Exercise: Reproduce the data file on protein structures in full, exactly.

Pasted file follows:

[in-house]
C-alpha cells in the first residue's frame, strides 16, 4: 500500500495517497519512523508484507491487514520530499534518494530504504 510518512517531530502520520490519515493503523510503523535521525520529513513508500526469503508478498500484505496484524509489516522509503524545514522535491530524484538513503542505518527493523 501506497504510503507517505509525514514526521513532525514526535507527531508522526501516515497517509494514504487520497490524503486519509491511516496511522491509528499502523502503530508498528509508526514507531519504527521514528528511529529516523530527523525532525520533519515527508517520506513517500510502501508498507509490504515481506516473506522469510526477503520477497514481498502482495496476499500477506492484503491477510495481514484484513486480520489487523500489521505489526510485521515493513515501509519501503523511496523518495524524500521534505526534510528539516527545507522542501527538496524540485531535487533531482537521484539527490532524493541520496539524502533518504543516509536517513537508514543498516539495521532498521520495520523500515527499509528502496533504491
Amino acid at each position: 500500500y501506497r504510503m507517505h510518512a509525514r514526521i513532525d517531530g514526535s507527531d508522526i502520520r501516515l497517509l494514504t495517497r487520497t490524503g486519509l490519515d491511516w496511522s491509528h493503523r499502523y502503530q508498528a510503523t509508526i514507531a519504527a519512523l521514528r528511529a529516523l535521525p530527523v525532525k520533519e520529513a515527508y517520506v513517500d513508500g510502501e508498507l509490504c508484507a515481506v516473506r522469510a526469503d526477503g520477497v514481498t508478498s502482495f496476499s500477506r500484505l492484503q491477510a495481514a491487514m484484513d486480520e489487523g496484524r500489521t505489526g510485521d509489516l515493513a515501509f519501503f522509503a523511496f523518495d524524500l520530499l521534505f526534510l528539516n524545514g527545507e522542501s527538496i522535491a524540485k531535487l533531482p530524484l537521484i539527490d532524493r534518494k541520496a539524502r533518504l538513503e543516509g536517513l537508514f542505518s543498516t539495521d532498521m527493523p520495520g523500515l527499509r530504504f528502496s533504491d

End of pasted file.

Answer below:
[in-house]
C-alpha cells in the first residue's frame, strides 16, 4: 500500500495517497519512523508484507491487514520530499534518494530504504 510518512517531530502520520490519515493503523510503523535521525520529513513508500526469503508478498500484505496484524509489516522509503524545514522535491530524484538513503542505518527493523 501506497504510503507517505509525514514526521513532525514526535507527531508522526501516515497517509494514504487520497490524503486519509491511516496511522491509528499502523502503530508498528509508526514507531519504527521514528528511529529516523530527523525532525520533519515527508517520506513517500510502501508498507509490504515481506516473506522469510526477503520477497514481498502482495496476499500477506492484503491477510495481514484484513486480520489487523500489521505489526510485521515493513515501509519501503523511496523518495524524500521534505526534510528539516527545507522542501527538496524540485531535487533531482537521484539527490532524493541520496539524502533518504543516509536517513537508514543498516539495521532498521520495520523500515527499509528502496533504491
Amino acid at each position: 500500500y501506497r504510503m507517505h510518512a509525514r514526521i513532525d517531530g514526535s507527531d508522526i502520520r501516515l497517509l494514504t495517497r487520497t490524503g486519509l490519515d491511516w496511522s491509528h493503523r499502523y502503530q508498528a510503523t509508526i514507531a519504527a519512523l521514528r528511529a529516523l535521525p530527523v525532525k520533519e520529513a515527508y517520506v513517500d513508500g510502501e508498507l509490504c508484507a515481506v516473506r522469510a526469503d526477503g520477497v514481498t508478498s502482495f496476499s500477506r500484505l492484503q491477510a495481514a491487514m484484513d486480520e489487523g496484524r500489521t505489526g510485521d509489516l515493513a515501509f519501503f522509503a523511496f523518495d524524500l520530499l521534505f526534510l528539516n524545514g527545507e522542501s527538496i522535491a524540485k531535487l533531482p530524484l537521484i539527490d532524493r534518494k541520496a539524502r533518504l538513503e543516509g536517513l537508514f542505518s543498516t539495521d532498521m527493523p520495520g523500515l527499509r530504504f528502496s533504491d